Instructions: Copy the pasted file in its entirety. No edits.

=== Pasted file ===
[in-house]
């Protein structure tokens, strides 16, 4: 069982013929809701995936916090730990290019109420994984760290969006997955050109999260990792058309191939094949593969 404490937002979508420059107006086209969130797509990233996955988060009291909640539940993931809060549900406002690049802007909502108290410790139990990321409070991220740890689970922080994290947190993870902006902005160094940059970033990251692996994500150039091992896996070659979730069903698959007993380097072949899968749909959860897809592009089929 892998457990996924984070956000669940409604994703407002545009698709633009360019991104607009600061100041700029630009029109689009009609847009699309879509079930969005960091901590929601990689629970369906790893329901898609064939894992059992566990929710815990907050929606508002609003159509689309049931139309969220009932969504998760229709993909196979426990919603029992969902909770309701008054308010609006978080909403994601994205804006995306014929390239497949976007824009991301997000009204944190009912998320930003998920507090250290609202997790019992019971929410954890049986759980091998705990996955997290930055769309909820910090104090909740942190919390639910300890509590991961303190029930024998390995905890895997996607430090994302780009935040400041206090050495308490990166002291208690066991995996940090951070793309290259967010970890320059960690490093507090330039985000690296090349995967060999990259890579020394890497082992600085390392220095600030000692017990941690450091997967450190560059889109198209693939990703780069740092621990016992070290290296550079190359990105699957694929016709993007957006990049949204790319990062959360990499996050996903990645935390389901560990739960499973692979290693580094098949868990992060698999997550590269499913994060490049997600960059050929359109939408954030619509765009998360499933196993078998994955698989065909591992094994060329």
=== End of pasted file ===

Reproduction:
[in-house]
């Protein structure tokens, strides 16, 4: 069982013929809701995936916090730990290019109420994984760290969006997955050109999260990792058309191939094949593969 404490937002979508420059107006086209969130797509990233996955988060009291909640539940993931809060549900406002690049802007909502108290410790139990990321409070991220740890689970922080994290947190993870902006902005160094940059970033990251692996994500150039091992896996070659979730069903698959007993380097072949899968749909959860897809592009089929 892998457990996924984070956000669940409604994703407002545009698709633009360019991104607009600061100041700029630009029109689009009609847009699309879509079930969005960091901590929601990689629970369906790893329901898609064939894992059992566990929710815990907050929606508002609003159509689309049931139309969220009932969504998760229709993909196979426990919603029992969902909770309701008054308010609006978080909403994601994205804006995306014929390239497949976007824009991301997000009204944190009912998320930003998920507090250290609202997790019992019971929410954890049986759980091998705990996955997290930055769309909820910090104090909740942190919390639910300890509590991961303190029930024998390995905890895997996607430090994302780009935040400041206090050495308490990166002291208690066991995996940090951070793309290259967010970890320059960690490093507090330039985000690296090349995967060999990259890579020394890497082992600085390392220095600030000692017990941690450091997967450190560059889109198209693939990703780069740092621990016992070290290296550079190359990105699957694929016709993007957006990049949204790319990062959360990499996050996903990645935390389901560990739960499973692979290693580094098949868990992060698999997550590269499913994060490049997600960059050929359109939408954030619509765009998360499933196993078998994955698989065909591992094994060329």